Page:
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Certified Interpretive Host Training Offered at Tryon Creek

February 16, 2012

The Friends of Tryon Creek (FoTC) are facilitating a Certified Interpretive Host training course at the park on March 16 & 17 from 9 – 5pm.  The training is offered through the National Association of Interpretation (NAI) and designed for volunteers, docents, receptionists, customer service and store staff who have frequent interaction with the public but don’t present formal programs. If you’d like to know how to help visitors have a richer, more informative experience at our parks, this course is for you!

Cost is free for those taking it for personal enrichment, and $130 for those wishing to receive official NAI certification.  For more information about the program, see http://www.interpnet.com/download/CIH-brochure.pdf

Space is limited.  Early registration is available to FoTC volunteers first, with any remaining spots open to other interested OPRD volunteers.  To register, contact the Friends Volunteer & Outreach Coordinator Sarah Kreisman at sarah@tryonfriends.org

Volunteers Loretta & Owen Hill welcome visitors to the Yaquina Bay Lighthouse store in Newport

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6 Comments leave one →
  1. R.Walter Hoeppner permalink
    February 16, 2012 1:58 pm

    My wife and I have participated as a Volunteer Oregon Park Hosts and really enjoyed the experience. We met and made friends with many great hosts and rangers along the way. We particularly enjoyed the Oregon coast, and I was wondering how the debris from the Japanese earthquake/tsunami is impacting the Oregon Coastal parks? Is the debris being monitored for radiation?

    • February 17, 2012 8:42 am

      Thanks for the post and the question. Check out the work that Oregon State University is doing regarding the oceanic impact from the Japanese earthquake/tsunami. Thanks for volunteering with OPRD.

      • Owen & Loretta Hill permalink
        February 18, 2012 6:12 am

        Sad to hear about the demise of the paper copy of the Volunteer Voice, but can certainly understand it. One of our co-volunteers alerted us to the fact, and wow, how delighted we were to see that you had chosen our picture to include on the very First On-Line issue!! BUT, we are at The Yaquina Bay Lighthouse, (not Cape Meares). Oh, how we love what we do. We have been Volunteers for OPRD since 1997, our first assignment being at Memaloose State Park in the Columbia River Gorge, with Kevin Price. We have enjoyed every single minute of it, and for folks who might think, That’s Work!! We can tell them:You haven’t really had Such Fun Times!! until you have Volunteered For The Oregon State Parks. What a great Family they are. South Beach State Park , Dennis Comfort, and Staff can not be commended enough. We have been part of their team for the last few years. Owen & Loretta Hill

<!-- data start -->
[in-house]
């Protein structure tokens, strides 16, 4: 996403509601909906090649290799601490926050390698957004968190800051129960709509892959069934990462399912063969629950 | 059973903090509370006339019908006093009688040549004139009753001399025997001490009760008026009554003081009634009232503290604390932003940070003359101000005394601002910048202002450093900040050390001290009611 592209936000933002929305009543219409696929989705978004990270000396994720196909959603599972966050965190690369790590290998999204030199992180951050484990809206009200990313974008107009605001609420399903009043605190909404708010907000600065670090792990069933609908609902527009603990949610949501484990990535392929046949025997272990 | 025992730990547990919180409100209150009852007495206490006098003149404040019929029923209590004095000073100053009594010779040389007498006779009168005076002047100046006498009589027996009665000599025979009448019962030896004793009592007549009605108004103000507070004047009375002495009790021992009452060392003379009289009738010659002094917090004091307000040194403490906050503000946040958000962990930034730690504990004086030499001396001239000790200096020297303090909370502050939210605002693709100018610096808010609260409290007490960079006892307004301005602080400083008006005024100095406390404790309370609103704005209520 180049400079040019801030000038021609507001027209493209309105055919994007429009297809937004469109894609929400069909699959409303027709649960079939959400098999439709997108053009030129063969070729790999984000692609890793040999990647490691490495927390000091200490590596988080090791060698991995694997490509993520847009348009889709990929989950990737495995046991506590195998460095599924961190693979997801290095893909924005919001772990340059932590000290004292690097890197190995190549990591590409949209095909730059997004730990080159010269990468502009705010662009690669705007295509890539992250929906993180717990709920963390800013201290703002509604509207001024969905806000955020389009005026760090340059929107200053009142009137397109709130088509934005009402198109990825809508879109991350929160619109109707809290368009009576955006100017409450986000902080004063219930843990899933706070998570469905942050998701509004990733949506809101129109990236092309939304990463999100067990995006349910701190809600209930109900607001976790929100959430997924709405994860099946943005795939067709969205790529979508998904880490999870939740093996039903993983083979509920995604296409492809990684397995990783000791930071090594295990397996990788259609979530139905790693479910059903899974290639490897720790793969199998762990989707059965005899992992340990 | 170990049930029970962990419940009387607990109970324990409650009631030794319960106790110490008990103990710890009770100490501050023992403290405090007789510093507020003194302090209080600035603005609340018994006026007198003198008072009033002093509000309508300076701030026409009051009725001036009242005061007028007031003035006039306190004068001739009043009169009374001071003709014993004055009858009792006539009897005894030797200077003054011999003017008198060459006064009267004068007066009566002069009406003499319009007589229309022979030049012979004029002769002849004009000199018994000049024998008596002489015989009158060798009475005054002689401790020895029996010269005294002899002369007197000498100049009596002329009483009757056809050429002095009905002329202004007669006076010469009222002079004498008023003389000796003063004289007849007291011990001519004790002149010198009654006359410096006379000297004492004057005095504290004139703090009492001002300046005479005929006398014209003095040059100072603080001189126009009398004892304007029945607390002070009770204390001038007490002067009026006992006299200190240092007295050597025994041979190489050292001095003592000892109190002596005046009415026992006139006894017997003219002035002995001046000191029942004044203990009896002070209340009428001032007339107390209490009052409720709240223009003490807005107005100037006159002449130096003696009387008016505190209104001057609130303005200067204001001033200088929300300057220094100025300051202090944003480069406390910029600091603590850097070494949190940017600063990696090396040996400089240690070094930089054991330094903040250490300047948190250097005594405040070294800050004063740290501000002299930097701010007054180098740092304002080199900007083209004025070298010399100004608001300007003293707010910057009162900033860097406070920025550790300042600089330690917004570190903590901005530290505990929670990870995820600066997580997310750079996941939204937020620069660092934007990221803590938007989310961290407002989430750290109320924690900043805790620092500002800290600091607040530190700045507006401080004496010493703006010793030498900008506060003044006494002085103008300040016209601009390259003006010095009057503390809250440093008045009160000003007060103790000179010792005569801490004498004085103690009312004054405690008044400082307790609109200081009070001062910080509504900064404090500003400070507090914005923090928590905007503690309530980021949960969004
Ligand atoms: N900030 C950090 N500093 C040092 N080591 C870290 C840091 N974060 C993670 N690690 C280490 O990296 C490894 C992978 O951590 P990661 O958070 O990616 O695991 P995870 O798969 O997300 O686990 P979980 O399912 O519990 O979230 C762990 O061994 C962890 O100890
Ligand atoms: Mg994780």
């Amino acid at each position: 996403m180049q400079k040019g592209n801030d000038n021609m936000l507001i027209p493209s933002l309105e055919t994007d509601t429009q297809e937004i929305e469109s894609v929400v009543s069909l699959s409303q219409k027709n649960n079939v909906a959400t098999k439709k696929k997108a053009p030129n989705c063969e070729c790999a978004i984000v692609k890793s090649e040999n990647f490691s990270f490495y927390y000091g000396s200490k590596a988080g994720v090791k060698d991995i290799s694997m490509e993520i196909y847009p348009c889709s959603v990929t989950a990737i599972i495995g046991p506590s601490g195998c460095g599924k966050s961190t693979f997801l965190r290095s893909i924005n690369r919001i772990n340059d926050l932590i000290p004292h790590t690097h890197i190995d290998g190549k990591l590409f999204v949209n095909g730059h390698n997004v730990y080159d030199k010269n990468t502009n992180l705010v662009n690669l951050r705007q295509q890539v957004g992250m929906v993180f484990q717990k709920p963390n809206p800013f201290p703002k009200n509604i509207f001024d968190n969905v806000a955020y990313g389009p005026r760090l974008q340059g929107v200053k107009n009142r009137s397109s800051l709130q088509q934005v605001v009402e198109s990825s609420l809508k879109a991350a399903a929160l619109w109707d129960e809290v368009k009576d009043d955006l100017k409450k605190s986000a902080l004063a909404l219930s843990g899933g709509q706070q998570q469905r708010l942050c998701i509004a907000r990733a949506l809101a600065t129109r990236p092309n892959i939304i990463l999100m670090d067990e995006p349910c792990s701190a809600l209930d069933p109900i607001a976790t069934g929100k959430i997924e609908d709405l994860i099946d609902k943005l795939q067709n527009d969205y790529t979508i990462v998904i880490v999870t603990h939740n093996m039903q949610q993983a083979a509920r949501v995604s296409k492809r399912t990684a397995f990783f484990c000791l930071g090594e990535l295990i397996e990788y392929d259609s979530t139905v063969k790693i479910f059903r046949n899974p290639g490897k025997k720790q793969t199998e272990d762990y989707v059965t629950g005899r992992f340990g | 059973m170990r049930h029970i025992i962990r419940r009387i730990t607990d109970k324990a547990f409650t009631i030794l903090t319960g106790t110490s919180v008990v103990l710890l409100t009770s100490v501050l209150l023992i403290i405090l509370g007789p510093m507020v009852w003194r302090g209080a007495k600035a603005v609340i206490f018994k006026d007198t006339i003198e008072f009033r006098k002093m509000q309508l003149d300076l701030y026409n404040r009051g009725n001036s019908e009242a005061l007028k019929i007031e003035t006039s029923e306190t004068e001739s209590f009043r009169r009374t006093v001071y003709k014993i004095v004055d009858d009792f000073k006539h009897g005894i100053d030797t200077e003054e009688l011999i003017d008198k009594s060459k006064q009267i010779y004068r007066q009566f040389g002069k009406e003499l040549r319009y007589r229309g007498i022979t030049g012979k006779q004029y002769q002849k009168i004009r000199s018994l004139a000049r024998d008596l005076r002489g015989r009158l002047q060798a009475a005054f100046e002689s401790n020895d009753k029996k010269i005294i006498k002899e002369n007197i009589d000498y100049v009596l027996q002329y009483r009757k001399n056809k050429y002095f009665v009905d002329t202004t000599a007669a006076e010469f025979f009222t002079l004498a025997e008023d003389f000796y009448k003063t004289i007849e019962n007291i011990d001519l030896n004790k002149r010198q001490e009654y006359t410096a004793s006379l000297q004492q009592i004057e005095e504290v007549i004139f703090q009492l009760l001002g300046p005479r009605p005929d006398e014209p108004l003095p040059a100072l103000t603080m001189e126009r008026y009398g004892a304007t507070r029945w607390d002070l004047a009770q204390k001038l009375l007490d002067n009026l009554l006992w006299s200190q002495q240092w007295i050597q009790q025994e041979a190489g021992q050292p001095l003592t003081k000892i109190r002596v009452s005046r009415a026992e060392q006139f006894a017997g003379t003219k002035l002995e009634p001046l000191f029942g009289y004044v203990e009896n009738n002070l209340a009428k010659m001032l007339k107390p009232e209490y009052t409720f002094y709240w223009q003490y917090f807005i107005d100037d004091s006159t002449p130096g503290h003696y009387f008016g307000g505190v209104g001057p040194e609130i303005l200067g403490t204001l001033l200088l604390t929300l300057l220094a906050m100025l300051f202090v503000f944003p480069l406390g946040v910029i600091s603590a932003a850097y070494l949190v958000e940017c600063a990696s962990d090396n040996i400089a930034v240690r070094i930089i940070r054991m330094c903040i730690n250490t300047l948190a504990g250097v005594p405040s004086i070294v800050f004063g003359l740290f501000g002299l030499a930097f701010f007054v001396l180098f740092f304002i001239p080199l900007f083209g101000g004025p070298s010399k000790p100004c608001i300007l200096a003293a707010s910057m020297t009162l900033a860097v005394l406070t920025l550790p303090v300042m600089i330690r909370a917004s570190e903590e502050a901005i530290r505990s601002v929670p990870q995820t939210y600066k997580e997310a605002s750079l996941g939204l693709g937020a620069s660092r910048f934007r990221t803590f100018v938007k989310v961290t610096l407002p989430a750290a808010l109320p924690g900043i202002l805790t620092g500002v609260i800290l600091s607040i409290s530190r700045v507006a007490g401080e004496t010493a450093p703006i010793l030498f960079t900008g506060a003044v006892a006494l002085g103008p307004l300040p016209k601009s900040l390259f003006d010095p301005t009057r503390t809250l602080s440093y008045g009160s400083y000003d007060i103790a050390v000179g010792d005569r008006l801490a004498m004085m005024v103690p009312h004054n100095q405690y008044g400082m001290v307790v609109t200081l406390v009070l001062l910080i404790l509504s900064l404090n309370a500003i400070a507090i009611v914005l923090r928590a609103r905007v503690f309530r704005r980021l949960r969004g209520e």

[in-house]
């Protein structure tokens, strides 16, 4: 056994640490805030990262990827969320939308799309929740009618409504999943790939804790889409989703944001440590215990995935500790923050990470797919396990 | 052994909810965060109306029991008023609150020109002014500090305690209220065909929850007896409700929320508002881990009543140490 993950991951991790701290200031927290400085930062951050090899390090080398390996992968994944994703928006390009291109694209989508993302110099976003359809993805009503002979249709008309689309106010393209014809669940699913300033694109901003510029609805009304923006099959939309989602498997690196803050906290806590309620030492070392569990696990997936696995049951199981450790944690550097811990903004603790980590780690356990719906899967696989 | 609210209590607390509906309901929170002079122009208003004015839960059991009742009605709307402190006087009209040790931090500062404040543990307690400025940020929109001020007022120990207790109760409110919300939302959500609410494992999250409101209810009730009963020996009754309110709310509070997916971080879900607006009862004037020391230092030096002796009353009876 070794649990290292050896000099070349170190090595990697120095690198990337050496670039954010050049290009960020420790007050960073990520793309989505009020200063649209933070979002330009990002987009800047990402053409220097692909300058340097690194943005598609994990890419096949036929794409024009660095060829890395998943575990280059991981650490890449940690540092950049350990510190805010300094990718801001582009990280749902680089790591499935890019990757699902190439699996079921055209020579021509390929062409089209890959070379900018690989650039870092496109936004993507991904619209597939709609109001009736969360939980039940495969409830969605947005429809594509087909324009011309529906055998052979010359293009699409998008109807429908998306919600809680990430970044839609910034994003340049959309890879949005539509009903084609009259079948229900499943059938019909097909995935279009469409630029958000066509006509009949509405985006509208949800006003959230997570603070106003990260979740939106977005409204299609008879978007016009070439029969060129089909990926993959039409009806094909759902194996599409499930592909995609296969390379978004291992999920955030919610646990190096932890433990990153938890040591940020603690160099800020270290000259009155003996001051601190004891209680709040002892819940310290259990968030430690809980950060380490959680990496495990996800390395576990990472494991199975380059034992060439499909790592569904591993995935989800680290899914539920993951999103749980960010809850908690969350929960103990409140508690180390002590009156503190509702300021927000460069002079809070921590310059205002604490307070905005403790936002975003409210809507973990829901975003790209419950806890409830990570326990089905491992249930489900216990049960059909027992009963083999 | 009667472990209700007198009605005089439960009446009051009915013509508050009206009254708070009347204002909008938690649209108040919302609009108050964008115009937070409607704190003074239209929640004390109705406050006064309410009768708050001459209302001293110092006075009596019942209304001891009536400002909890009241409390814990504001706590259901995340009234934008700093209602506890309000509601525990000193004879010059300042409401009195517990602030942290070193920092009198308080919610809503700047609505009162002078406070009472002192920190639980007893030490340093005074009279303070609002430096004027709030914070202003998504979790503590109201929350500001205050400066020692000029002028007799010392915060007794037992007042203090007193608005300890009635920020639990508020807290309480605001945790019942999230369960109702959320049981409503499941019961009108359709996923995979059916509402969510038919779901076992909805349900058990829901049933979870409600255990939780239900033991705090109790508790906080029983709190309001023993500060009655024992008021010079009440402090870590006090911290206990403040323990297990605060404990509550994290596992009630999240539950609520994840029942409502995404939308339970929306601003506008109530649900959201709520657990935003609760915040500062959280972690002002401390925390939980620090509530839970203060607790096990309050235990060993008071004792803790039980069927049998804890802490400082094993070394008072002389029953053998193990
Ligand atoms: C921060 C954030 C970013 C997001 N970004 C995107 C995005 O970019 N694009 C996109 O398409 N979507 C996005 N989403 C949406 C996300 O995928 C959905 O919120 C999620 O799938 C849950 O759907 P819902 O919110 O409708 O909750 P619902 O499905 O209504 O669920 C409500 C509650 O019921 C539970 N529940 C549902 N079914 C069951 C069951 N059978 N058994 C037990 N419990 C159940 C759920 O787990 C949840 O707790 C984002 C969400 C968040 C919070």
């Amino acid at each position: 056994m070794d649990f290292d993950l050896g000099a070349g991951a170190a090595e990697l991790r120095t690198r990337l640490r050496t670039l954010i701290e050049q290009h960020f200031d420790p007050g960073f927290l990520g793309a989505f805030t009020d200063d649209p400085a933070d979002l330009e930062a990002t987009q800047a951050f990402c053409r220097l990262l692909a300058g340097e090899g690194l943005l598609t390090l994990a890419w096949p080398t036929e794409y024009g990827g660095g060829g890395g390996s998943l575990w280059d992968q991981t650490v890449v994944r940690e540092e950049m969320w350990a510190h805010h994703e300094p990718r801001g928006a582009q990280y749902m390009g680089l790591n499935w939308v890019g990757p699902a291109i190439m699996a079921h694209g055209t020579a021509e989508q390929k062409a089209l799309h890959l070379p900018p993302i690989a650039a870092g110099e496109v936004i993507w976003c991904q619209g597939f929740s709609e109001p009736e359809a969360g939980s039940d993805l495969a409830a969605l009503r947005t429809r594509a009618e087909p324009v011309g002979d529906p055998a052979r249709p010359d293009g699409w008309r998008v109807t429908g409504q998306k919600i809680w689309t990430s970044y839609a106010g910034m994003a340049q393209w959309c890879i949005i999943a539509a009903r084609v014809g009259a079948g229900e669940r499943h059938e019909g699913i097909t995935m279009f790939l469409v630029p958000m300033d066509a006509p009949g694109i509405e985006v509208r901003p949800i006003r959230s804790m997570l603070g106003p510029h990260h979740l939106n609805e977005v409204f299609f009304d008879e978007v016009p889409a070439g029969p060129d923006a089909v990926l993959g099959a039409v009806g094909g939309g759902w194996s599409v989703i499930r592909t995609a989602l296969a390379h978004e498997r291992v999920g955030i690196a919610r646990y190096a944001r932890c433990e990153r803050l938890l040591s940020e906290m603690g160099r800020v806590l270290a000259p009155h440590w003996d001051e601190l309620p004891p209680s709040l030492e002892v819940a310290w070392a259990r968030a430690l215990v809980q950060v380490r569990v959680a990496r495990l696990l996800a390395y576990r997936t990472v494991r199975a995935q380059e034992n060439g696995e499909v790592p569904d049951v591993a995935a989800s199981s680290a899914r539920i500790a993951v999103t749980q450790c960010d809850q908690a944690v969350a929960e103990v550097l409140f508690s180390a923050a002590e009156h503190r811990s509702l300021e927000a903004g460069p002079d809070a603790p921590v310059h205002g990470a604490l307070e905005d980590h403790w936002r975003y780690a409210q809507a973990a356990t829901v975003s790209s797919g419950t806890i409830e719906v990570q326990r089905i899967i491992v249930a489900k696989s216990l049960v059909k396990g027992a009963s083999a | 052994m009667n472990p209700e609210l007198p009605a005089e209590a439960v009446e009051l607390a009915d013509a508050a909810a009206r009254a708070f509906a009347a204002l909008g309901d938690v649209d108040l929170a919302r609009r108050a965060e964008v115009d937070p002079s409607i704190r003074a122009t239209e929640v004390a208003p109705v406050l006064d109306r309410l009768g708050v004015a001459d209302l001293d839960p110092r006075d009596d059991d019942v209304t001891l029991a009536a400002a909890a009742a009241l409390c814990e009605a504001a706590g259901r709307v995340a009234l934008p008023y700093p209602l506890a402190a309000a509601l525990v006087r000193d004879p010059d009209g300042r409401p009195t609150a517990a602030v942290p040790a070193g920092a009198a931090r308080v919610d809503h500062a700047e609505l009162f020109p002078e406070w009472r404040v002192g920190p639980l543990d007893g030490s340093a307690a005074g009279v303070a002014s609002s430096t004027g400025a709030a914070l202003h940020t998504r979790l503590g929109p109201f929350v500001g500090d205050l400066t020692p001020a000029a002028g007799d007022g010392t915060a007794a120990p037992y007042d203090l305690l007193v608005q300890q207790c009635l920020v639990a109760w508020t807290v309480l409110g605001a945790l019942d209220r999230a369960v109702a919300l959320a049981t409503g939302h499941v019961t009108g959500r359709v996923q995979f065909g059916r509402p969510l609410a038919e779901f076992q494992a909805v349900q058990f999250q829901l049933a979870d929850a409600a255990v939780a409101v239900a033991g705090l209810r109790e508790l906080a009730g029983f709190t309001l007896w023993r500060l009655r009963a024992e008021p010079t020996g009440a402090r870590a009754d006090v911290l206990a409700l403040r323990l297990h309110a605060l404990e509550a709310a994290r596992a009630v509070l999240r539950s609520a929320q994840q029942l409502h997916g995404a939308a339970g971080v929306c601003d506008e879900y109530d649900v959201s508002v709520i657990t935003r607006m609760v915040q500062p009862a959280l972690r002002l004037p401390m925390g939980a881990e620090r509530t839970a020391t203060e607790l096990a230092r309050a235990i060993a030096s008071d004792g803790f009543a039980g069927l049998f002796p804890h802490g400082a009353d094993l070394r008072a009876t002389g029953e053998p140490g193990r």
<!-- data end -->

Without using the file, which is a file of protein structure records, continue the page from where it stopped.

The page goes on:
2. February 21, 2012 11:27 am

    Oh my gosh! I had placed that location in my mind incorrectly for the longest time, so thanks Owen & Loretta for the correction here. Now of course that you point it out, I can recognize the downstairs counter at the Yaquina Bay lighthouse. I’ve now re-tagged the photo so it’s correct and even placed your names in the caption. So glad you were delighted to see your smiling faces there – you do us proud and we’re so happy to hear of your continuing adventures. Thanks again for serving with us…

  3. Hal & Gayle Buckholz permalink
    February 22, 2012 8:35 pm

    Great picturpe of Owen & Loretta Hill. We’ve worked with them for several years at Yaquina Bay Lighthouse. They are super folks with tremendous knowledge. They’re wonderful ambassadors for Oregon State Parks.

    We’ve enjoyed working for Oregon State Parks for several years & have thoroughly enjoyed our experiences and have made many friends along the way.

    Hal & Gayle Buckholz

    Hal & Gayle Buckholz
    Like the new online version. What about folks that don’t have access to a computer?

    • February 23, 2012 4:45 pm

      Greetings Hal & Gayle-
      Great to see you here and of course we’re happy to hear that you’ve enjoyed your volunteer service time spent with us. We have so many fantastic parks hosts in the system, we never want to take your enthusiasm for granted. That’s part of why this easy two-way conversation is exciting for us. It helps to keep the dialogue open.

      In terms of communicating with folks who don’t have a computer, it’s a tough issue to address. We’ve debated for years about this possible impending change and put it off for a long, long time. But now with budgets the way they are and printing and mailing costs skyrocketing (esp. color printing), we just can’t justify the expense any longer. It’s not that we don’t want to connect to those not embracing the latest technologies, but so few of our volunteers don’t have e-mails that it makes most sense to communicate the way most of the people are these days.

      I’m hoping that even those without computers have a way to get on-line on occasion (libraries, at a friend or relative’s house) should they choose to. Or they can always contact us by phone or mail and we are happy to answer their questions. I know this change will leave a few people we care about out of the immediate loop, but as long as they keep on volunteering with us, they’ll have access at the parks to at least see a print out of the latest. Friends, just ask your friendly park ranger to assist you here!

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